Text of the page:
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NASSCOM launches TechNgage to celebrate Technology and Technologists

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Bright minds exist everywhere and technological expertise is an abundance, what usually falls short is the correct recognition, strengthening and harnessing of these skills. The NASSCOM IT service council has thus taken up an initiative to enhance technology skills by providing a platform to showcase them. They are inviting and rewarding highly skilled people in the technological domain for their efforts and expertise. The initiative called TechNgage is aimed at encouraging Indian technologists to become world class techies and stands by the objective statement of ‘Celebrating technology and technologists’.

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Hiring at HackerEarth – February 2016

Since the inception of HackerEarth, our endeavour has been to get the right people join the right jobs. With so much emphasis on pedigree in our current job market, we understand the need of a helping hand who will understand that skills matter more than the source of education and we strive to cater to that need. February 2016 was a great month in terms of hiring at HackerEarth.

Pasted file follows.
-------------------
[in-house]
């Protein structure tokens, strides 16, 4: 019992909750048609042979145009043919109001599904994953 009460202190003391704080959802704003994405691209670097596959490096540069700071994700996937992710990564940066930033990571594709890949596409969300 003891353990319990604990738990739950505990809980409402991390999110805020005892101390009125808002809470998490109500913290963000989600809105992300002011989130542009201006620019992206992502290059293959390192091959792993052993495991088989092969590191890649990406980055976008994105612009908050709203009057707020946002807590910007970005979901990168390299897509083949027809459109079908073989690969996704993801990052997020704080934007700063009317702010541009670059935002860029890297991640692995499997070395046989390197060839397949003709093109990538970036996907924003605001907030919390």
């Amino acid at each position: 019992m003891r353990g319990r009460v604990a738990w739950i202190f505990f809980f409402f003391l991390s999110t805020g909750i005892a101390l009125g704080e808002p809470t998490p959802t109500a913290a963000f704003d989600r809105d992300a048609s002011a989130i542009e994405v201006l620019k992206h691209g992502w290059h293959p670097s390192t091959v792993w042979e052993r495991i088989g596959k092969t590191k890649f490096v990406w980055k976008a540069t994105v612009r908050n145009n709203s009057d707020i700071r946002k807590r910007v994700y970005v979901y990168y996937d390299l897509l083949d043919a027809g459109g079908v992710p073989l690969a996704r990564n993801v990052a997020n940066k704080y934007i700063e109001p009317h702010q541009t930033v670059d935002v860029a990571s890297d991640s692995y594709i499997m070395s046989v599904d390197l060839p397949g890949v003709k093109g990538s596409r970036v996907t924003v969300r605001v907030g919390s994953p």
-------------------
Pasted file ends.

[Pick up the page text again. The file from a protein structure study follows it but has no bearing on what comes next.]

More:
Below is the infographic that statistically represents our efforts and success:

Feb-Hire-data---Updated

 

 

Tips for recruiters to avoid drop offs in recruitment

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The growth of a company is directly impacted by the talent it hires. As top talent is highly coveted and most sought after, it is likely to face stiff competition in hiring them. Recruitment is a long process and requires a considerable amount of effort and resources. The average length of the recruitment process varies across different geographies, but it generally ranges from 18 to 35 days.